The market really does want to break out and runaway on the upside but has been prevented these many long months by the stubborn actions (or inaction) of the Fed. The big question confronting the financial world today is "Can the U.S. economy bear any further increase in the interest rate, i.e., any further monetary tightness?" The simple answer to that question is "no!" The second question that follows the first is, "Can a sustainable and meaningful bull market in stocks begin without first an increase in money supply and lowering of interest rates?" Again the answer is "no." The final question, which we'll ask of the market itself, is, "Will the Fed finally come to its senses and begin loosening its monetary policy in a way that will favor the stock market?" The answer, according to the message of the market, is "yes!" Let's examine some of these factors that will have an impact on the direction of stock prices in the coming months.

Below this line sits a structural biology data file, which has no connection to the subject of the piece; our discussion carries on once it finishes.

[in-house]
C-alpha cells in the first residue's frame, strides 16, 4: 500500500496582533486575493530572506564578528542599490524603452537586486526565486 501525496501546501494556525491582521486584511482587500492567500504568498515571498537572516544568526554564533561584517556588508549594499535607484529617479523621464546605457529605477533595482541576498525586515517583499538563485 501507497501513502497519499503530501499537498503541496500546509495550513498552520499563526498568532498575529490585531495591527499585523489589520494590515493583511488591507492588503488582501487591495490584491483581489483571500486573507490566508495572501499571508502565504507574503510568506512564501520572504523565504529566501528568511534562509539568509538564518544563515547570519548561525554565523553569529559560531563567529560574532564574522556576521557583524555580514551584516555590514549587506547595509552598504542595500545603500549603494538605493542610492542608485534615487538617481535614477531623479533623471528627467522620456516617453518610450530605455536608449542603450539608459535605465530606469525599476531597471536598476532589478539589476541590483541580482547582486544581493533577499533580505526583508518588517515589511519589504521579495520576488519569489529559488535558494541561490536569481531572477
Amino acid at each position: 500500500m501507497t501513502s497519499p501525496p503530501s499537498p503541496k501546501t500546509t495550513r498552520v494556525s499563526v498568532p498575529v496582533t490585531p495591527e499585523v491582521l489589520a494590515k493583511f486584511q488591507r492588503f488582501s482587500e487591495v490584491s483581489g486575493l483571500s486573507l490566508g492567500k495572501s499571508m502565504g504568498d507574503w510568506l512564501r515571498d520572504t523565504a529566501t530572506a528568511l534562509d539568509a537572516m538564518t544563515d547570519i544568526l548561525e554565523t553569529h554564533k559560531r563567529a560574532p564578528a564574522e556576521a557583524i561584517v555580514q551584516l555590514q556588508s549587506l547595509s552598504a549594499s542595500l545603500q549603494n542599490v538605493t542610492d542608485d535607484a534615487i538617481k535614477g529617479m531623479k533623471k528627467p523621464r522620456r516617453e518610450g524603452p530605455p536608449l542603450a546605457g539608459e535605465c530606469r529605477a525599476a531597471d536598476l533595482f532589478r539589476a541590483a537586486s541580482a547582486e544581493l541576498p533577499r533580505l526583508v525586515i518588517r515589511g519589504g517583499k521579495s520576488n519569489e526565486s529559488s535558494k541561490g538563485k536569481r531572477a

"Worry about economy weighs on stocks" was one of the headlines this afternoon on the financial news wire last week. Another one was "Pessimism about economy dents stocks." Concerns about U.S. economic growth and the possibility of recession are of paramount concern right now, coming as we are off a low ebb in the business cycle. While a major recession isn't anticipated, there is no denying that monetary liquidity is in dire need of re-fueling right now in order to prevent a further slippage of U.S. economic growth. Money supply is also the propellant that fuels the great engine of economic growth and by extension is a necessary ingredient for a healthy bull market in stocks.